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Pelvic Floor Disorders In Women: Physical Therapy Can Help

It can be tough to admit you have a bladder or bowel control problem. And because it’s not a subject most people like to talk about, you may not realize how common pelvic flood disorders (PFDs), such as incontinence, are. According to the American Urogynecologic Society, 1 in 4 women age 20 or older experiences a PFD.

But here’s the most important thing to know about PFDs: “They are treatable,” said Jeannie Kozempel, PT, DPT, MS, manager of Physical Medicine and Rehabilitation at Fox Chase Cancer Center.

And one of the most beneficial treatments is physical therapy.

What is the pelvic floor?

This group of muscles acts as a hammock across the pelvis. With the surrounding tissues, the pelvic floor holds the pelvic organs in place so they can function correctly. Those organs—including the bladder, urethra, small intestine, and rectum—stay in the right spot thanks to the pelvic floor. The same is true with the uterus, cervix, and vagina in women.

Problems with the pelvic floor occur when the pelvic muscles and connective tissue are weakened or injured. This can happen for a variety of reasons, ranging from age to lifestyle. Pelvic surgery—such as a hysterectomy—and radiation treatments can also play a role, which means it’s not unusual for female cancer patients to face PFDs.

PFDs fall into three general categories:

  • Bladder control problems: These include leaking urine and having a sudden, strong urge to go.
  • Bowel control problems: This is the leaking of liquid or solid stool from the rectum.
  • Pelvic organ prolapse: A prolapse happens when the pelvic muscles can’t support one or more organs. This causes the organ to fall or press into the vagina. For instance, in the case of uterine prolapse, the cervix and uterus can drop into the vagina and may even come out of the vaginal opening.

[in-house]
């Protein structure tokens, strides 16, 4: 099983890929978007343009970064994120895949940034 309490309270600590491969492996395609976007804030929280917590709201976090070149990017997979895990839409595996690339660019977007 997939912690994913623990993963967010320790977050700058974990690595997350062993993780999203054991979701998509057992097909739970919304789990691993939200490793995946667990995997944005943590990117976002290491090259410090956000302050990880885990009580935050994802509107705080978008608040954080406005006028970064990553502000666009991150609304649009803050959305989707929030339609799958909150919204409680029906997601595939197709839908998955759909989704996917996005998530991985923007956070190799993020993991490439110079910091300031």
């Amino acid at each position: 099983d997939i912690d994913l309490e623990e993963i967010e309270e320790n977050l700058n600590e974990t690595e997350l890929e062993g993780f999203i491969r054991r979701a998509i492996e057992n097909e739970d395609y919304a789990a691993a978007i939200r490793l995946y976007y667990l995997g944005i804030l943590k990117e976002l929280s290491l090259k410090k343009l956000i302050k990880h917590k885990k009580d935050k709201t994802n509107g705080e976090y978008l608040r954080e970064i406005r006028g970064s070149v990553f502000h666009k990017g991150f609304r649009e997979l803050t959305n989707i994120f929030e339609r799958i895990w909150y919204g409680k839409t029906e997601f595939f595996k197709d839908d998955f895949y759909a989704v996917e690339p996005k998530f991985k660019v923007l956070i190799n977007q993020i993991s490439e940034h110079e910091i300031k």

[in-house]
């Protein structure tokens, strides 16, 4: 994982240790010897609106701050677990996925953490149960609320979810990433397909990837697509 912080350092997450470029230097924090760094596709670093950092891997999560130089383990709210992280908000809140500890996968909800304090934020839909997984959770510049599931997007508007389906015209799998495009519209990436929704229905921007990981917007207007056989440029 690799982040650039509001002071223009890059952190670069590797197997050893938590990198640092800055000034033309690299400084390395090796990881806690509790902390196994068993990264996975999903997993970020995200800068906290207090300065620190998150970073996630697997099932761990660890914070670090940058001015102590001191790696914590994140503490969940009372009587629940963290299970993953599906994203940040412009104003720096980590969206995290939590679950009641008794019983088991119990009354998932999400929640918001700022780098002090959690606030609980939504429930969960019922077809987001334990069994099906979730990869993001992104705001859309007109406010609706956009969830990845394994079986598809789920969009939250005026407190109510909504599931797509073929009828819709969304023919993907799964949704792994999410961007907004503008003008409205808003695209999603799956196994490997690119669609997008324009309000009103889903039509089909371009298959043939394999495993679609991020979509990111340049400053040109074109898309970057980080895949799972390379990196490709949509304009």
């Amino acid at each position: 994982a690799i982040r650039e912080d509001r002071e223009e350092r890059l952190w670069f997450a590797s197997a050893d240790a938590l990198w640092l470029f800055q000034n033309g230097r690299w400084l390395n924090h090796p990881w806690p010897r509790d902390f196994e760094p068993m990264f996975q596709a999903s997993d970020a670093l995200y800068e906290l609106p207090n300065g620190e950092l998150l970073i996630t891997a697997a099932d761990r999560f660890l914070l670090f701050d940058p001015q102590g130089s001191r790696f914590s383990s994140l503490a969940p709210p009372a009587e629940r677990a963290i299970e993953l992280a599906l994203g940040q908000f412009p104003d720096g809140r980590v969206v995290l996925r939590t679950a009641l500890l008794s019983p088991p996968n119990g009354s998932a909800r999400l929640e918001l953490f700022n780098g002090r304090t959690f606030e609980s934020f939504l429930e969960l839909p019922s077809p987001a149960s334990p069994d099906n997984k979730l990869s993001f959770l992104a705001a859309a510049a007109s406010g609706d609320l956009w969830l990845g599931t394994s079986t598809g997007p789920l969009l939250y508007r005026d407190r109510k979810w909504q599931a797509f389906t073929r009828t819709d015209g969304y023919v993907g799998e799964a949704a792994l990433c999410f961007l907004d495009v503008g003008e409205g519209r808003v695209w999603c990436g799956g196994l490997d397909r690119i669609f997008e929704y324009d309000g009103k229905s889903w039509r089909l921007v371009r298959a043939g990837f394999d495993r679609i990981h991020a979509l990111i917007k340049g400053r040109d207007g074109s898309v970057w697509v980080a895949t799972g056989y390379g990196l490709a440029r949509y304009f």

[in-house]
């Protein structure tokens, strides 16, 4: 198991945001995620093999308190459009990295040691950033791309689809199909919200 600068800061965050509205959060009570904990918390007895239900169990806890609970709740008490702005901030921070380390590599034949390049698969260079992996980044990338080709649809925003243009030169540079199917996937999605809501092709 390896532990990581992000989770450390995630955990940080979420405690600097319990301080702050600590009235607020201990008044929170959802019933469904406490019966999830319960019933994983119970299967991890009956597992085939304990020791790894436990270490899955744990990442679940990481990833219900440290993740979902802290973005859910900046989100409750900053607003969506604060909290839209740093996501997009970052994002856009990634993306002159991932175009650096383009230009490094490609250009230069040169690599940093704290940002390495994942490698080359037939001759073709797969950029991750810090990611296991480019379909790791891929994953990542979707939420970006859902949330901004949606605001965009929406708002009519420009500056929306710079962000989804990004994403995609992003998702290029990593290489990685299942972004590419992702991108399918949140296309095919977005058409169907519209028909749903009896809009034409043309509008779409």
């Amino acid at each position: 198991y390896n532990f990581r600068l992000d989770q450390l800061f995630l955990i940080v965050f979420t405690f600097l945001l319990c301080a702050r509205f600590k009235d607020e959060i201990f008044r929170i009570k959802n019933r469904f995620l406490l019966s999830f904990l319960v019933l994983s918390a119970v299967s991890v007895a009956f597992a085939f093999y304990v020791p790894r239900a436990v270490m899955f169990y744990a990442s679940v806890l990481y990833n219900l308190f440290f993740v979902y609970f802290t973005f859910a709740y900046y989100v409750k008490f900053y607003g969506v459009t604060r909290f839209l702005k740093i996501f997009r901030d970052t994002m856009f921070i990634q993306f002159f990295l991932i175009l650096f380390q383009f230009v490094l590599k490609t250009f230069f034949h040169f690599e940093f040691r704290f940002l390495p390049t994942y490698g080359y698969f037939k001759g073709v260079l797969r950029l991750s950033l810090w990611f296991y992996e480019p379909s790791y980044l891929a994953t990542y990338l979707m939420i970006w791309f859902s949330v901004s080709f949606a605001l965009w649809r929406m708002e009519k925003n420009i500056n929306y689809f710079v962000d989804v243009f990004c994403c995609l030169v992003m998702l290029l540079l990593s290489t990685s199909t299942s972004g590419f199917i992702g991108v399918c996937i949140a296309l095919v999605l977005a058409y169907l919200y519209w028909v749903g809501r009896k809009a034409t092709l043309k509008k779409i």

What is the role of physical therapy?

Medication and surgery can be used to address PFDs, but these aren’t the only treatment options.

“If you look at the literature, physical therapy is one of the most—if not the most—effective ways to treat these disorders,” Kozempel said.

Physical therapy is personalized for each individual. It can include Kegel exercises—which involve squeezing and relaxing the pelvic floor muscles—biofeedback, muscle-strengthening exercises, or electrical stimulation. Dietary changes may be recommended as well, Kozempel said.

The next step is to meet with a physical therapist. Ask your doctor for a referral.

“We always perform an initial evaluation of a patient and ask very specific questions: when did the problem begin, what treatment have they received for it, and what they’re currently doing about it,” Kozempel said. “We provide surveys because it is difficult for many people to explain their symptoms.”

This frank conversation is followed by a physical exam.

“We take a holistic approach, looking at everything from posture and strength down to the pelvic floor,” Kozempel said. “Based on our findings, we develop a treatment plan with the patient. We’re here to help people find a way to address their pain or issue.”

It’s a whole-person approach that pays off.

“It doesn’t matter how long a cancer patient has had these issues,” Kozempel said. “We can still help you. We’ve had cancer patients who’ve dealt with a PFD for years before they got a referral for physical therapy, and we still made a difference.” 

Learn more about physical therapy at Fox Chase Cancer Center.